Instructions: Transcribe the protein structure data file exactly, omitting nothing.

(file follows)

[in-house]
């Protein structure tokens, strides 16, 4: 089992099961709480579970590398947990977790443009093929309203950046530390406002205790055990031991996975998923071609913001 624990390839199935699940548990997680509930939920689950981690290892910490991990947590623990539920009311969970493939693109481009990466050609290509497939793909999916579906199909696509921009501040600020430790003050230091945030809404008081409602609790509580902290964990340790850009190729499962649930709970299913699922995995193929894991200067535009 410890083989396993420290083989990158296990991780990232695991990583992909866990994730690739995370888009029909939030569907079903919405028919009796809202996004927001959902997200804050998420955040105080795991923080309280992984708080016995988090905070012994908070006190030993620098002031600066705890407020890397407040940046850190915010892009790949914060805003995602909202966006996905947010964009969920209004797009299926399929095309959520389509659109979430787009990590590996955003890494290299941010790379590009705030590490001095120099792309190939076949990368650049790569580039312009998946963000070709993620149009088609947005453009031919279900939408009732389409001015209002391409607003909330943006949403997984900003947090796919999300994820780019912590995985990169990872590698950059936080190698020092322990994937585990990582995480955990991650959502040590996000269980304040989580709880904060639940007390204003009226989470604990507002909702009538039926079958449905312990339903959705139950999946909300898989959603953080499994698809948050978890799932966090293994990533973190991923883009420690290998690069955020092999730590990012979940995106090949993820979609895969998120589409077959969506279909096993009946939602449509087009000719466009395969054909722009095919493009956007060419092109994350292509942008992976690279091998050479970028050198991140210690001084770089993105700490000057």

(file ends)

[in-house]
């Protein structure tokens, strides 16, 4: 089992099961709480579970590398947990977790443009093929309203950046530390406002205790055990031991996975998923071609913001 624990390839199935699940548990997680509930939920689950981690290892910490991990947590623990539920009311969970493939693109481009990466050609290509497939793909999916579906199909696509921009501040600020430790003050230091945030809404008081409602609790509580902290964990340790850009190729499962649930709970299913699922995995193929894991200067535009 410890083989396993420290083989990158296990991780990232695991990583992909866990994730690739995370888009029909939030569907079903919405028919009796809202996004927001959902997200804050998420955040105080795991923080309280992984708080016995988090905070012994908070006190030993620098002031600066705890407020890397407040940046850190915010892009790949914060805003995602909202966006996905947010964009969920209004797009299926399929095309959520389509659109979430787009990590590996955003890494290299941010790379590009705030590490001095120099792309190939076949990368650049790569580039312009998946963000070709993620149009088609947005453009031919279900939408009732389409001015209002391409607003909330943006949403997984900003947090796919999300994820780019912590995985990169990872590698950059936080190698020092322990994937585990990582995480955990991650959502040590996000269980304040989580709880904060639940007390204003009226989470604990507002909702009538039926079958449905312990339903959705139950999946909300898989959603953080499994698809948050978890799932966090293994990533973190991923883009420690290998690069955020092999730590990012979940995106090949993820979609895969998120589409077959969506279909096993009946939602449509087009000719466009395969054909722009095919493009956007060419092109994350292509942008992976690279091998050479970028050198991140210690001084770089993105700490000057």